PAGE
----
The Church of St. Lurach and associated religious sites in the Maghera area can be said to be the foundation stone that the town was built on. In fact, the name Maghera is derived from the Irish Machaire Rátha meaning “plain of the fort”. However this is itself derived from the older name for the parish, Ráth Lúraigh, meaning “Lúrach’s fort”. One manuscript states that Lúrach was from Ráith, which hints at an even earlier name for the parish before Lúrach’s name was suffixed to it. A Rath or fortified homestead would make sense when you consider that Lurach was of the family of Colla Uais, King of Ireland and they were local chieftains and held a degree of political importance in the area, with seven descendants of Lúrach’s father Cuanu being kings of Airgíalla. There is circumstantial evidence to place their seat of power at Ráth Lúraigh.
Lúrach mac Cuanach was himself the 6th-century patron of the eccesliastical parish, with the local parish church which he is credited with founding, St. Lurachs, named after him. His connection with early Christianity is most probably gained from his Uncle (his mother’s brother) St. Patrick himself. Lurach was nicknamed “Lurach of the poems” and was bishop of Derrygloran, County Derry. St’ Lurach’s church is the centre of a monastic settlement which also includes the monastery (later church) on the Mullagh hill and the convent at the Grillagh.
St. Lurach’s church was plundered by Vikings in 832 according to the Annals of Ulster, and in 1135 was one of several churches burnt down during a period of internecine wars. The ruins of the medieval church still stand in the town of Maghera in the townland of Largantogher, with the earliest remaining sections dating to between the 10th and 12th centuries. Within the old church there is a beautiful carving of the crucifixion, which is thought to date from the 10th Century, but the church is of varying ages of construction; the tower, for example, dates to the 17th or 18th Century. The east end was built about the year 1790 at the expense of the parish of Killelagh, which at that time was united with Maghera. This is therefore a very ancient and historically colourful site.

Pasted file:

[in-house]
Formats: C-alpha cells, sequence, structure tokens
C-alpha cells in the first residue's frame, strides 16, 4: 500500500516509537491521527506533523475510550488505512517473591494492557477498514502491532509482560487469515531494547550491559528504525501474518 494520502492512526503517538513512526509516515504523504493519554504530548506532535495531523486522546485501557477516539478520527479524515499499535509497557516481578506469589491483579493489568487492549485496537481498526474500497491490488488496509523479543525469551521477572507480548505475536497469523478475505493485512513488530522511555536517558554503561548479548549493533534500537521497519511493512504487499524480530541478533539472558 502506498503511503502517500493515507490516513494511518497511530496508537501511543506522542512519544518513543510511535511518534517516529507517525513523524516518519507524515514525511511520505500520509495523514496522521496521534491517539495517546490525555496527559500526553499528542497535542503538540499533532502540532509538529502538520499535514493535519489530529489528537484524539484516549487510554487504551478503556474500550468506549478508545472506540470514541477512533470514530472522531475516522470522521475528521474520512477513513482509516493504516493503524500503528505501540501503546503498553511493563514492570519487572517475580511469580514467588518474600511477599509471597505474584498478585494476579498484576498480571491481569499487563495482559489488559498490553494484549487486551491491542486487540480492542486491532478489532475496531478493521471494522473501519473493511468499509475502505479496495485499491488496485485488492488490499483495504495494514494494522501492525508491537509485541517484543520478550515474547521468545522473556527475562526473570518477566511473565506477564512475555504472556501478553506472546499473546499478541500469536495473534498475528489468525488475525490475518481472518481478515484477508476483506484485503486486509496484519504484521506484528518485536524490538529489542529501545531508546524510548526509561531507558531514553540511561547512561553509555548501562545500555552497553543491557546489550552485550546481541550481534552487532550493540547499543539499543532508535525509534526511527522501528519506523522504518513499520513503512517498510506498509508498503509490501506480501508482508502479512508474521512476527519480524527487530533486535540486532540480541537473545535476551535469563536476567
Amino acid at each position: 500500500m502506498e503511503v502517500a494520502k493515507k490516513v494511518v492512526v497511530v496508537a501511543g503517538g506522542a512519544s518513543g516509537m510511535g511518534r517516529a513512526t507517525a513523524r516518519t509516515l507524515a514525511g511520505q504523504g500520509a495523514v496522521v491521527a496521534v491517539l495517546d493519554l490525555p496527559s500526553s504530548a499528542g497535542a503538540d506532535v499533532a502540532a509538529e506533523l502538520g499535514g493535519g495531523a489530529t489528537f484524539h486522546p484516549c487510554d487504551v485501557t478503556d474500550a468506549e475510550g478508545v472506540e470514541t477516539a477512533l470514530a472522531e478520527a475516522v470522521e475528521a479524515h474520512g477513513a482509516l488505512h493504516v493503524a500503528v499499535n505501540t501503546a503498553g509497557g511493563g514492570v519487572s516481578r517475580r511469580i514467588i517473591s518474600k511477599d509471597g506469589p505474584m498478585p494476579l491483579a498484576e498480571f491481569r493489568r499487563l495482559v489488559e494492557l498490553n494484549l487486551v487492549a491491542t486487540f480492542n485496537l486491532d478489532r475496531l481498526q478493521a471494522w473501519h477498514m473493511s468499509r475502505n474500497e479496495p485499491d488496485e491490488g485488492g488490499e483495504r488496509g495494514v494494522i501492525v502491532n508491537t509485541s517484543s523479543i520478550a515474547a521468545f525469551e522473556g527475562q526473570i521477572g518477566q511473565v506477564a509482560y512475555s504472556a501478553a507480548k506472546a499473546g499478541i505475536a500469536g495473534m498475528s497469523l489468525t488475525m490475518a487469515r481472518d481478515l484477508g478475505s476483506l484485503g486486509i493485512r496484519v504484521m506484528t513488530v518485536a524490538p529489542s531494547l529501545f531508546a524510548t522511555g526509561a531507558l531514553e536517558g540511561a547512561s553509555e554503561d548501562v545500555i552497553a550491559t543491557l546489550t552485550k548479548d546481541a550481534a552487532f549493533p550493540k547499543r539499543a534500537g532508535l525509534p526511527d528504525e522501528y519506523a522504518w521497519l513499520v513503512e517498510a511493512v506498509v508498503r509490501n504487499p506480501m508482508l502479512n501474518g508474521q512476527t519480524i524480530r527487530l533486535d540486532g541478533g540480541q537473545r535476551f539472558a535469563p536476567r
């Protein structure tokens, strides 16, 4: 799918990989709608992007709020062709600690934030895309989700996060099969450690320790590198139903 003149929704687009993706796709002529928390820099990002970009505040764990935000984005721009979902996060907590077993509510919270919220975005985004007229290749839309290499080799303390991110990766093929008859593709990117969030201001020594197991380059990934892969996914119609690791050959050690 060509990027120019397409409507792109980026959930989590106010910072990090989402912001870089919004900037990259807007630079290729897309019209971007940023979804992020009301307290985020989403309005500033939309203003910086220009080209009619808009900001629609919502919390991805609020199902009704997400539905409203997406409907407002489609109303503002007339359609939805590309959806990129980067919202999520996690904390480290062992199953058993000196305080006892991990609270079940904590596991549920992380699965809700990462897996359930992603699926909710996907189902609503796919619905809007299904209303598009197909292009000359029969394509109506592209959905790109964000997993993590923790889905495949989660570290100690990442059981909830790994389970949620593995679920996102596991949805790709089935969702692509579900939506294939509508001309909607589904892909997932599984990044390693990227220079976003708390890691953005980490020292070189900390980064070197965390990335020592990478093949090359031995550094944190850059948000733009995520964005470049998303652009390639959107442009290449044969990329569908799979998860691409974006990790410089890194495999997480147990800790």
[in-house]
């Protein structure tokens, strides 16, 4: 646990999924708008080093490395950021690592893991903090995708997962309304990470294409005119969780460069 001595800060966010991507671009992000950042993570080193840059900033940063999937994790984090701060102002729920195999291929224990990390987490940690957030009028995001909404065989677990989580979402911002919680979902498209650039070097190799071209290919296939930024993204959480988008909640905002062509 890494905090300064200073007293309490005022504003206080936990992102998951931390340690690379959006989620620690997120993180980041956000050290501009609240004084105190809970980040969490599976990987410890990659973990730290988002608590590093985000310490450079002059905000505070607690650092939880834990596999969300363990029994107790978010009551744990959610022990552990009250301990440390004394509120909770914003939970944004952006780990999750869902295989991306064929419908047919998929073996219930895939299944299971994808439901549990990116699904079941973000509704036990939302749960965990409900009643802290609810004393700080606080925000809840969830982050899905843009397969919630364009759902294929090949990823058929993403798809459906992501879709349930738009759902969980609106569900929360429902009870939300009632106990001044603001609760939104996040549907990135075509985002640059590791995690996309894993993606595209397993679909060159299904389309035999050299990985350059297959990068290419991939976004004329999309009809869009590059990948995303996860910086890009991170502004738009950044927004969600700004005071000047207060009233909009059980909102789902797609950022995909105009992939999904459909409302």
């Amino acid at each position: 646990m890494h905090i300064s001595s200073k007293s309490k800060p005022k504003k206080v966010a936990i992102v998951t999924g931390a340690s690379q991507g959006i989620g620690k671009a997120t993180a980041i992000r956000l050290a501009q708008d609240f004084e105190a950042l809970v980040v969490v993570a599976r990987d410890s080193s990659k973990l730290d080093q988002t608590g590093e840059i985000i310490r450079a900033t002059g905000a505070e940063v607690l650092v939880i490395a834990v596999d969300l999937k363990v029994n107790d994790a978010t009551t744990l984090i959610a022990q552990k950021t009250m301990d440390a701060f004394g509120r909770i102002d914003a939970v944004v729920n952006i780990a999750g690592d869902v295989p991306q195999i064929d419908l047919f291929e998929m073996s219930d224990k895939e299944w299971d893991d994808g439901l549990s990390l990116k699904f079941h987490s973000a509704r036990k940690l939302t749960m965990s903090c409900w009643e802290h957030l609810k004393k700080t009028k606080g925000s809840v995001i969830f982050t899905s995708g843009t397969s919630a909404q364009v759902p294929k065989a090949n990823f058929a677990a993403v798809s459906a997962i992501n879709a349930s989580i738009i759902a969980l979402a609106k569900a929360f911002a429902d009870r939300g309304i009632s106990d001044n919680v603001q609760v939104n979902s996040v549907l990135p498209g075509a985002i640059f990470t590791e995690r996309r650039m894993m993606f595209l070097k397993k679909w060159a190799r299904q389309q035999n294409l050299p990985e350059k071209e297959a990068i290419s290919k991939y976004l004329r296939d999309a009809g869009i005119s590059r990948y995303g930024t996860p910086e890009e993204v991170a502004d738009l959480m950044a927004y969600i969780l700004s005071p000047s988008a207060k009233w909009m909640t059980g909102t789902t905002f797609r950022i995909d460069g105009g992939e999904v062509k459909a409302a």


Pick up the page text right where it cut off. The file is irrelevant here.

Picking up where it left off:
In 1111, the parish of Maghera was incorporated into the diocese of the Cinéal Eoghain, the seat of which was located at Ardstraw. In 1150 however the seat was transferred to Maghera, until 1254 when after complaints of its isolation from the “mainstream of civilisation” it was removed to Derry.
As a result of the Plantation of Ulster in 1606, the lands of the parish of Maghera were divided among three of the London livery companies, namely, the Drapers, Mercers, and Vintners and a large portion of land around the modern settlement of Maghera was given over to the Established Church.[
The Old church continued in use until 1819 when it was dismantled and part of the stones used to build the new church just across the road. It has always been speculated that there were tunnels emanating from the old church to various parts including the Mullagh hill, St. Lurach’s well etc. The Presbyterian church is close to old St. Lurach’s and when the foundations were being dug for the new Presbyterian church, a workman’s shovel fell down into a cavity. This hole was then investigated and a subterranean room was found in which wsas discovered a wooden watering can, a book and the remnants of an old turf fire. Clearly the room has been occupied at some time unknown.